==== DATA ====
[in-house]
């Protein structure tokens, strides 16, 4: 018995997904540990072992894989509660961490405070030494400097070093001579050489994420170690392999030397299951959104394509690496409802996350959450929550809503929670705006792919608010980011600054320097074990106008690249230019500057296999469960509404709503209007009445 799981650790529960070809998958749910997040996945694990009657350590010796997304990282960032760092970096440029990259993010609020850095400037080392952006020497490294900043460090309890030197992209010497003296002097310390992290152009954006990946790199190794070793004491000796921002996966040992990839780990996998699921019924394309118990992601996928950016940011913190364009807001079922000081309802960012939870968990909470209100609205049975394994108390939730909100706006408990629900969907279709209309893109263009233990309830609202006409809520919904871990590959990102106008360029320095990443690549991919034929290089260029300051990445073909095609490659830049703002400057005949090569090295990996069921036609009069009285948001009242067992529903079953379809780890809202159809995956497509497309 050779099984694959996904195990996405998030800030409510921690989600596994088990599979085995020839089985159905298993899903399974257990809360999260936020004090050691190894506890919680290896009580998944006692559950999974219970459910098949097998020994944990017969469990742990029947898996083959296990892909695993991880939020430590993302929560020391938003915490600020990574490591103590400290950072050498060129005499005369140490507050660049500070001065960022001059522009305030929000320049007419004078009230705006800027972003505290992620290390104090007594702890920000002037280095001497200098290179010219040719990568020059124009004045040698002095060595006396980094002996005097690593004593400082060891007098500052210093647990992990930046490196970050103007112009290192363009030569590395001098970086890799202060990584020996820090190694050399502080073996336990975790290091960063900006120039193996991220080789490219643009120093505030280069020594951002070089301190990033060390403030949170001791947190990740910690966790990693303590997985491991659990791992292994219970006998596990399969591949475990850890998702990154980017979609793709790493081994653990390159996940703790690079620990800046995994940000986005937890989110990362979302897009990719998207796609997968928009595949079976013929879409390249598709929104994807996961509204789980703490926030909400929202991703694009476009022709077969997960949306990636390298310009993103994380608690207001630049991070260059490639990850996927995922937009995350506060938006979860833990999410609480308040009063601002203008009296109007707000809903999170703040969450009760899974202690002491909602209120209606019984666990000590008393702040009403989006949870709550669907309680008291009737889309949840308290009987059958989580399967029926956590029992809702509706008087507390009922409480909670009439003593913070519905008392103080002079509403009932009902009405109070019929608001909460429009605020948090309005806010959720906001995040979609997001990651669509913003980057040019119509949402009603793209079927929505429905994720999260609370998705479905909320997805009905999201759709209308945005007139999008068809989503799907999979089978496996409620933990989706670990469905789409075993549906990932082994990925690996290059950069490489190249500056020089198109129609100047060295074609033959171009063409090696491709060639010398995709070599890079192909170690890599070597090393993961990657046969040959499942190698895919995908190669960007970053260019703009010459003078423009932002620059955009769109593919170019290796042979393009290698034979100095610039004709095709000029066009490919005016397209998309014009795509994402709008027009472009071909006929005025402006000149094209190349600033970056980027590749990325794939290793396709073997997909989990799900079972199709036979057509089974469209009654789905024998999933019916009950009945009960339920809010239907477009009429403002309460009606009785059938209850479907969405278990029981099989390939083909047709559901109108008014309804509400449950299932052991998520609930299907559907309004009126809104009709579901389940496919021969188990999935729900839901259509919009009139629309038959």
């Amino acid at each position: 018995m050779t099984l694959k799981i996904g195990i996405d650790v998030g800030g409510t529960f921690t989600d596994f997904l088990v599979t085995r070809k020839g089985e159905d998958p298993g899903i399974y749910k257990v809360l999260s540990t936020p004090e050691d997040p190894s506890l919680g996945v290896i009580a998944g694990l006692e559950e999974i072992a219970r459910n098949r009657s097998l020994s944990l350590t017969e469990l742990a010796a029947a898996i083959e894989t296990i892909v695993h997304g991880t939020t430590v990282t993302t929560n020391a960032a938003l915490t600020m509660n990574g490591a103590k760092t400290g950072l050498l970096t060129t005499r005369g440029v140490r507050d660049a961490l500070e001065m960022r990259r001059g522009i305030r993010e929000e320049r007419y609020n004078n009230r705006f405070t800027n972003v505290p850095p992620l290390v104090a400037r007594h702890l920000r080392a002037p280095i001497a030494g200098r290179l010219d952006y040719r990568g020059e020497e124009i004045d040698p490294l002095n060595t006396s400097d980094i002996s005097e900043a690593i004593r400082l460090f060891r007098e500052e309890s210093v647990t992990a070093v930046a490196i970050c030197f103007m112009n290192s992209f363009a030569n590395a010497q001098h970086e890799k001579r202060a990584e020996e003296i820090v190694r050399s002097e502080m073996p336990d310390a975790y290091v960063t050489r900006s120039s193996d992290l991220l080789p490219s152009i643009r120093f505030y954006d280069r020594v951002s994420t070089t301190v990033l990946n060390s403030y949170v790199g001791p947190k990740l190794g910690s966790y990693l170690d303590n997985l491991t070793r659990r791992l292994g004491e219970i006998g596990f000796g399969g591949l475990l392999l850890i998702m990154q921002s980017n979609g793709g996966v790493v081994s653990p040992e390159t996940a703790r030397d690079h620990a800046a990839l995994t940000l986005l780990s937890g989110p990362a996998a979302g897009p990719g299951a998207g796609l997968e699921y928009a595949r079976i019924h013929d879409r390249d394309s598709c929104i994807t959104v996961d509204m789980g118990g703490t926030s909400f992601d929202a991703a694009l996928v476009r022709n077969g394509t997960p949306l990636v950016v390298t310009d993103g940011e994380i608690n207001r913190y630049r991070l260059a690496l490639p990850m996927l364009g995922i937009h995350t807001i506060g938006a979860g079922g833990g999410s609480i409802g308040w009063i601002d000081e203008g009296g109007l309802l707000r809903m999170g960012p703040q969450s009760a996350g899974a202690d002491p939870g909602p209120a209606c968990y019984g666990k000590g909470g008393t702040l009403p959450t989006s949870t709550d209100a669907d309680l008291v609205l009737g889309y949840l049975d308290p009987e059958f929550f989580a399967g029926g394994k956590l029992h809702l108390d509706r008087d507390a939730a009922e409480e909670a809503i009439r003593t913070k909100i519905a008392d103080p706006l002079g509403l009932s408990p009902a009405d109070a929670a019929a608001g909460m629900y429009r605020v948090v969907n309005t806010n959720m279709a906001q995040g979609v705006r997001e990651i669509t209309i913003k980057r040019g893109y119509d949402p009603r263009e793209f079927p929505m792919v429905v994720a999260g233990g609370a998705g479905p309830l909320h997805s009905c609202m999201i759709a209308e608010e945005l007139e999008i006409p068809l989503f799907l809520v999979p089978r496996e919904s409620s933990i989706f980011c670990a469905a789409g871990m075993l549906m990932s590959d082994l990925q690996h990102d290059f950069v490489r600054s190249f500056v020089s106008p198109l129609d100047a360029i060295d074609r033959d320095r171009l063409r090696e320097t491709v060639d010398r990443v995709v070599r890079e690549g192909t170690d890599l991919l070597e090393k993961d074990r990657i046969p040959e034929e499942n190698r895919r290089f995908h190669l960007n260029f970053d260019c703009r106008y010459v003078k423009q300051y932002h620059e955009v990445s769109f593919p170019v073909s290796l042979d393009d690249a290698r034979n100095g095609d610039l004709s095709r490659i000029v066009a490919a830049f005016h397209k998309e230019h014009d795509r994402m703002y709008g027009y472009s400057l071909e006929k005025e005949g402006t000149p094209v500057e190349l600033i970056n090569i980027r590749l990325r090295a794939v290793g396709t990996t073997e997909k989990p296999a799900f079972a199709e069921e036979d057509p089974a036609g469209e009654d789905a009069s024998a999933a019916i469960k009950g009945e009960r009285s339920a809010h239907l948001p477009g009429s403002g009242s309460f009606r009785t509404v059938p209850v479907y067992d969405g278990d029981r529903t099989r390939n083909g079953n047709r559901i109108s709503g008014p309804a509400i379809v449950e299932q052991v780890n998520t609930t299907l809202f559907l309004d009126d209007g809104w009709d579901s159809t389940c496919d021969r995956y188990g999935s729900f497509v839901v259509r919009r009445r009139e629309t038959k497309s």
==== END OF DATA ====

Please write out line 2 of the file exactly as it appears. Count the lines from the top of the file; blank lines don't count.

């Protein structure tokens, strides 16, 4: 018995997904540990072992894989509660961490405070030494400097070093001579050489994420170690392999030397299951959104394509690496409802996350959450929550809503929670705006792919608010980011600054320097074990106008690249230019500057296999469960509404709503209007009445 799981650790529960070809998958749910997040996945694990009657350590010796997304990282960032760092970096440029990259993010609020850095400037080392952006020497490294900043460090309890030197992209010497003296002097310390992290152009954006990946790199190794070793004491000796921002996966040992990839780990996998699921019924394309118990992601996928950016940011913190364009807001079922000081309802960012939870968990909470209100609205049975394994108390939730909100706006408990629900969907279709209309893109263009233990309830609202006409809520919904871990590959990102106008360029320095990443690549991919034929290089260029300051990445073909095609490659830049703002400057005949090569090295990996069921036609009069009285948001009242067992529903079953379809780890809202159809995956497509497309 050779099984694959996904195990996405998030800030409510921690989600596994088990599979085995020839089985159905298993899903399974257990809360999260936020004090050691190894506890919680290896009580998944006692559950999974219970459910098949097998020994944990017969469990742990029947898996083959296990892909695993991880939020430590993302929560020391938003915490600020990574490591103590400290950072050498060129005499005369140490507050660049500070001065960022001059522009305030929000320049007419004078009230705006800027972003505290992620290390104090007594702890920000002037280095001497200098290179010219040719990568020059124009004045040698002095060595006396980094002996005097690593004593400082060891007098500052210093647990992990930046490196970050103007112009290192363009030569590395001098970086890799202060990584020996820090190694050399502080073996336990975790290091960063900006120039193996991220080789490219643009120093505030280069020594951002070089301190990033060390403030949170001791947190990740910690966790990693303590997985491991659990791992292994219970006998596990399969591949475990850890998702990154980017979609793709790493081994653990390159996940703790690079620990800046995994940000986005937890989110990362979302897009990719998207796609997968928009595949079976013929879409390249598709929104994807996961509204789980703490926030909400929202991703694009476009022709077969997960949306990636390298310009993103994380608690207001630049991070260059490639990850996927995922937009995350506060938006979860833990999410609480308040009063601002203008009296109007707000809903999170703040969450009760899974202690002491909602209120209606019984666990000590008393702040009403989006949870709550669907309680008291009737889309949840308290009987059958989580399967029926956590029992809702509706008087507390009922409480909670009439003593913070519905008392103080002079509403009932009902009405109070019929608001909460429009605020948090309005806010959720906001995040979609997001990651669509913003980057040019119509949402009603793209079927929505429905994720999260609370998705479905909320997805009905999201759709209308945005007139999008068809989503799907999979089978496996409620933990989706670990469905789409075993549906990932082994990925690996290059950069490489190249500056020089198109129609100047060295074609033959171009063409090696491709060639010398995709070599890079192909170690890599070597090393993961990657046969040959499942190698895919995908190669960007970053260019703009010459003078423009932002620059955009769109593919170019290796042979393009290698034979100095610039004709095709000029066009490919005016397209998309014009795509994402709008027009472009071909006929005025402006000149094209190349600033970056980027590749990325794939290793396709073997997909989990799900079972199709036979057509089974469209009654789905024998999933019916009950009945009960339920809010239907477009009429403002309460009606009785059938209850479907969405278990029981099989390939083909047709559901109108008014309804509400449950299932052991998520609930299907559907309004009126809104009709579901389940496919021969188990999935729900839901259509919009009139629309038959």